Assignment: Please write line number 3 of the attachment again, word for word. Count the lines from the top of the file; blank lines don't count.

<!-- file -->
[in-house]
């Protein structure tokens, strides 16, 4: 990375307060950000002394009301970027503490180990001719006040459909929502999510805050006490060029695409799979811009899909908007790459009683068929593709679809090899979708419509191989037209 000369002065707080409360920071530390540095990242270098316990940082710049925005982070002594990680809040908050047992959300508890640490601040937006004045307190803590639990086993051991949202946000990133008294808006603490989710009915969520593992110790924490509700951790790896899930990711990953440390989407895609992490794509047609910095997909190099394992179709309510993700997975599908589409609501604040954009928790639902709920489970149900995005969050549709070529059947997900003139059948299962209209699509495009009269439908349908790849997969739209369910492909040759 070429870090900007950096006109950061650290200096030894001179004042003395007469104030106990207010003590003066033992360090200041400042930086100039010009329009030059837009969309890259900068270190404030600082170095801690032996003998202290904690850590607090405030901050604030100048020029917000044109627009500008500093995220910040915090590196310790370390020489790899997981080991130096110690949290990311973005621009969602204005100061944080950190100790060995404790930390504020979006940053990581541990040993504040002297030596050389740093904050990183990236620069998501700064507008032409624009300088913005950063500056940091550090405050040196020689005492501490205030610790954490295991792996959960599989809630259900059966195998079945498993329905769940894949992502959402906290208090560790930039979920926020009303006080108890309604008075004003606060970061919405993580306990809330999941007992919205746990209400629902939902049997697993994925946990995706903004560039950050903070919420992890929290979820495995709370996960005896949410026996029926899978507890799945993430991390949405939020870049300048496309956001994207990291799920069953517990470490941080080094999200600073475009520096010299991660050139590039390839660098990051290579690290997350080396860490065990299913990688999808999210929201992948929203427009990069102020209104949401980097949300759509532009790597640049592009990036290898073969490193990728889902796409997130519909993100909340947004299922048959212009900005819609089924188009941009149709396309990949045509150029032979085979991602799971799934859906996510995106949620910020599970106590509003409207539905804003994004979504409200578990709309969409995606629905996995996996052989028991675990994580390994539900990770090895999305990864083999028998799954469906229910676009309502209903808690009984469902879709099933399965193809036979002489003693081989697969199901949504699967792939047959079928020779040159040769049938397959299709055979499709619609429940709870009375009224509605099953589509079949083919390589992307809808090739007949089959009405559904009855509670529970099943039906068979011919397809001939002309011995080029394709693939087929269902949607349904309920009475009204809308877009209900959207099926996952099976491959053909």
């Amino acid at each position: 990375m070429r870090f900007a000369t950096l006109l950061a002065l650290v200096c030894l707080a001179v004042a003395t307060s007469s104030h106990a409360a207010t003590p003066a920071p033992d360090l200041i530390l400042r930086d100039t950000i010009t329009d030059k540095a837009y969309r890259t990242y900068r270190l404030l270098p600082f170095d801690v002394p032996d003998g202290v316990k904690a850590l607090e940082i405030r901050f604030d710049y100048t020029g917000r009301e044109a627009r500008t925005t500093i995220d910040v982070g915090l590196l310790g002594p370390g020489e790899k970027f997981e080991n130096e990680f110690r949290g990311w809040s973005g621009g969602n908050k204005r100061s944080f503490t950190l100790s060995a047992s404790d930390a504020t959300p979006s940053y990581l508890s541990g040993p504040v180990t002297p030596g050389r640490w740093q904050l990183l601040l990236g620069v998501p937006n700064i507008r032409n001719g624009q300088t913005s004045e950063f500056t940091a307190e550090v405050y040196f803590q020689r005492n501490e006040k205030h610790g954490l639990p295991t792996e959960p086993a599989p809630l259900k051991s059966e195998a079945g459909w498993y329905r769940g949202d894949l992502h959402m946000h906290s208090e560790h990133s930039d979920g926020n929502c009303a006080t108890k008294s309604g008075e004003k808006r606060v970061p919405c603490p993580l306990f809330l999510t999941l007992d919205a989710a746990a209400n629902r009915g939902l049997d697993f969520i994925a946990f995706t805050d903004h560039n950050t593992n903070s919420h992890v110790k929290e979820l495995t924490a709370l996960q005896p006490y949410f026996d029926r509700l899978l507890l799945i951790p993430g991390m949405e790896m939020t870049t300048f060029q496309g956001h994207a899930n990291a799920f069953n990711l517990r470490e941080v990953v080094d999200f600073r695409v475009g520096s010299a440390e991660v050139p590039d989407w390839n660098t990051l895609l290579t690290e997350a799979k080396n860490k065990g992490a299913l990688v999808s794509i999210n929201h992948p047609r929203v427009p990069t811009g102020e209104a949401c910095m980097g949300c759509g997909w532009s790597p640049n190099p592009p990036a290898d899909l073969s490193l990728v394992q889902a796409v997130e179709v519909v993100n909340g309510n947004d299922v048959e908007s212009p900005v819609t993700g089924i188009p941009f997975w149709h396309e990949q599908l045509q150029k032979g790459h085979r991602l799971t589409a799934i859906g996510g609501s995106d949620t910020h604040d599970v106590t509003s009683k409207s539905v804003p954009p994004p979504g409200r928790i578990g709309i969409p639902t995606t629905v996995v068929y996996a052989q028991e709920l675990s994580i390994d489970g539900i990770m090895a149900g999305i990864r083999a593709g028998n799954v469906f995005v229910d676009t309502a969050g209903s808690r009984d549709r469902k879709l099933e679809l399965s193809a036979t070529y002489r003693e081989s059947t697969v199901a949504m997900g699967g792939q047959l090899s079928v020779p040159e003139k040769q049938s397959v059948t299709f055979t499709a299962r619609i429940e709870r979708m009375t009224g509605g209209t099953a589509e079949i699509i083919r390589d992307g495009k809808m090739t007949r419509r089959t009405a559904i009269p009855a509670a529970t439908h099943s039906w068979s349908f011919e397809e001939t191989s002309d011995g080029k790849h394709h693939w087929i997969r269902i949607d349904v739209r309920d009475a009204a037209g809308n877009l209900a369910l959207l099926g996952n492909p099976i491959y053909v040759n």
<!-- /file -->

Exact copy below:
């Amino acid at each position: 990375m070429r870090f900007a000369t950096l006109l950061a002065l650290v200096c030894l707080a001179v004042a003395t307060s007469s104030h106990a409360a207010t003590p003066a920071p033992d360090l200041i530390l400042r930086d100039t950000i010009t329009d030059k540095a837009y969309r890259t990242y900068r270190l404030l270098p600082f170095d801690v002394p032996d003998g202290v316990k904690a850590l607090e940082i405030r901050f604030d710049y100048t020029g917000r009301e044109a627009r500008t925005t500093i995220d910040v982070g915090l590196l310790g002594p370390g020489e790899k970027f997981e080991n130096e990680f110690r949290g990311w809040s973005g621009g969602n908050k204005r100061s944080f503490t950190l100790s060995a047992s404790d930390a504020t959300p979006s940053y990581l508890s541990g040993p504040v180990t002297p030596g050389r640490w740093q904050l990183l601040l990236g620069v998501p937006n700064i507008r032409n001719g624009q300088t913005s004045e950063f500056t940091a307190e550090v405050y040196f803590q020689r005492n501490e006040k205030h610790g954490l639990p295991t792996e959960p086993a599989p809630l259900k051991s059966e195998a079945g459909w498993y329905r769940g949202d894949l992502h959402m946000h906290s208090e560790h990133s930039d979920g926020n929502c009303a006080t108890k008294s309604g008075e004003k808006r606060v970061p919405c603490p993580l306990f809330l999510t999941l007992d919205a989710a746990a209400n629902r009915g939902l049997d697993f969520i994925a946990f995706t805050d903004h560039n950050t593992n903070s919420h992890v110790k929290e979820l495995t924490a709370l996960q005896p006490y949410f026996d029926r509700l899978l507890l799945i951790p993430g991390m949405e790896m939020t870049t300048f060029q496309g956001h994207a899930n990291a799920f069953n990711l517990r470490e941080v990953v080094d999200f600073r695409v475009g520096s010299a440390e991660v050139p590039d989407w390839n660098t990051l895609l290579t690290e997350a799979k080396n860490k065990g992490a299913l990688v999808s794509i999210n929201h992948p047609r929203v427009p990069t811009g102020e209104a949401c910095m980097g949300c759509g997909w532009s790597p640049n190099p592009p990036a290898d899909l073969s490193l990728v394992q889902a796409v997130e179709v519909v993100n909340g309510n947004d299922v048959e908007s212009p900005v819609t993700g089924i188009p941009f997975w149709h396309e990949q599908l045509q150029k032979g790459h085979r991602l799971t589409a799934i859906g996510g609501s995106d949620t910020h604040d599970v106590t509003s009683k409207s539905v804003p954009p994004p979504g409200r928790i578990g709309i969409p639902t995606t629905v996995v068929y996996a052989q028991e709920l675990s994580i390994d489970g539900i990770m090895a149900g999305i990864r083999a593709g028998n799954v469906f995005v229910d676009t309502a969050g209903s808690r009984d549709r469902k879709l099933e679809l399965s193809a036979t070529y002489r003693e081989s059947t697969v199901a949504m997900g699967g792939q047959l090899s079928v020779p040159e003139k040769q049938s397959v059948t299709f055979t499709a299962r619609i429940e709870r979708m009375t009224g509605g209209t099953a589509e079949i699509i083919r390589d992307g495009k809808m090739t007949r419509r089959t009405a559904i009269p009855a509670a529970t439908h099943s039906w068979s349908f011919e397809e001939t191989s002309d011995g080029k790849h394709h693939w087929i997969r269902i949607d349904v739209r309920d009475a009204a037209g809308n877009l209900a369910l959207l099926g996952n492909p099976i491959y053909v040759n």